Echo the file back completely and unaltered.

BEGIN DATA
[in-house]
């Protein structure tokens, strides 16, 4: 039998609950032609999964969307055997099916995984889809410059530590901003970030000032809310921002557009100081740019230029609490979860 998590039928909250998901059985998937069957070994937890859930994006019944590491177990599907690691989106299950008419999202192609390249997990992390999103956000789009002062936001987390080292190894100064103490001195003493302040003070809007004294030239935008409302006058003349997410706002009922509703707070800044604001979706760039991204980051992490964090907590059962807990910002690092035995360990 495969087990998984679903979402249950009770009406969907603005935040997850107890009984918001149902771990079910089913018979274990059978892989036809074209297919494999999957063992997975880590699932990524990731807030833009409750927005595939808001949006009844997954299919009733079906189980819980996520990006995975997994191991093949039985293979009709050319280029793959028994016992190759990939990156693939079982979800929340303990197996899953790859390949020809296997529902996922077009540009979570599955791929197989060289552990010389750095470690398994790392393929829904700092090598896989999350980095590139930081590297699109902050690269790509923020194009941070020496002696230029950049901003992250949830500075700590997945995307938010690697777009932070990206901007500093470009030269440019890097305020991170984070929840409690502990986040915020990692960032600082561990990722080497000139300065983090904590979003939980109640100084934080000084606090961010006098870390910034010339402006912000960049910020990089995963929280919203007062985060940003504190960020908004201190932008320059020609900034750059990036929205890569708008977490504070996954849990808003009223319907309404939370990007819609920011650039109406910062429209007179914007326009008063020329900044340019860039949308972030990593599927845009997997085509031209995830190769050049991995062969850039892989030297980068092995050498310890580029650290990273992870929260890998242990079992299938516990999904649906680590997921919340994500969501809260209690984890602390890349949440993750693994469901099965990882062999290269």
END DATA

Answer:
[in-house]
């Protein structure tokens, strides 16, 4: 039998609950032609999964969307055997099916995984889809410059530590901003970030000032809310921002557009100081740019230029609490979860 998590039928909250998901059985998937069957070994937890859930994006019944590491177990599907690691989106299950008419999202192609390249997990992390999103956000789009002062936001987390080292190894100064103490001195003493302040003070809007004294030239935008409302006058003349997410706002009922509703707070800044604001979706760039991204980051992490964090907590059962807990910002690092035995360990 495969087990998984679903979402249950009770009406969907603005935040997850107890009984918001149902771990079910089913018979274990059978892989036809074209297919494999999957063992997975880590699932990524990731807030833009409750927005595939808001949006009844997954299919009733079906189980819980996520990006995975997994191991093949039985293979009709050319280029793959028994016992190759990939990156693939079982979800929340303990197996899953790859390949020809296997529902996922077009540009979570599955791929197989060289552990010389750095470690398994790392393929829904700092090598896989999350980095590139930081590297699109902050690269790509923020194009941070020496002696230029950049901003992250949830500075700590997945995307938010690697777009932070990206901007500093470009030269440019890097305020991170984070929840409690502990986040915020990692960032600082561990990722080497000139300065983090904590979003939980109640100084934080000084606090961010006098870390910034010339402006912000960049910020990089995963929280919203007062985060940003504190960020908004201190932008320059020609900034750059990036929205890569708008977490504070996954849990808003009223319907309404939370990007819609920011650039109406910062429209007179914007326009008063020329900044340019860039949308972030990593599927845009997997085509031209995830190769050049991995062969850039892989030297980068092995050498310890580029650290990273992870929260890998242990079992299938516990999904649906680590997921919340994500969501809260209690984890602390890349949440993750693994469901099965990882062999290269």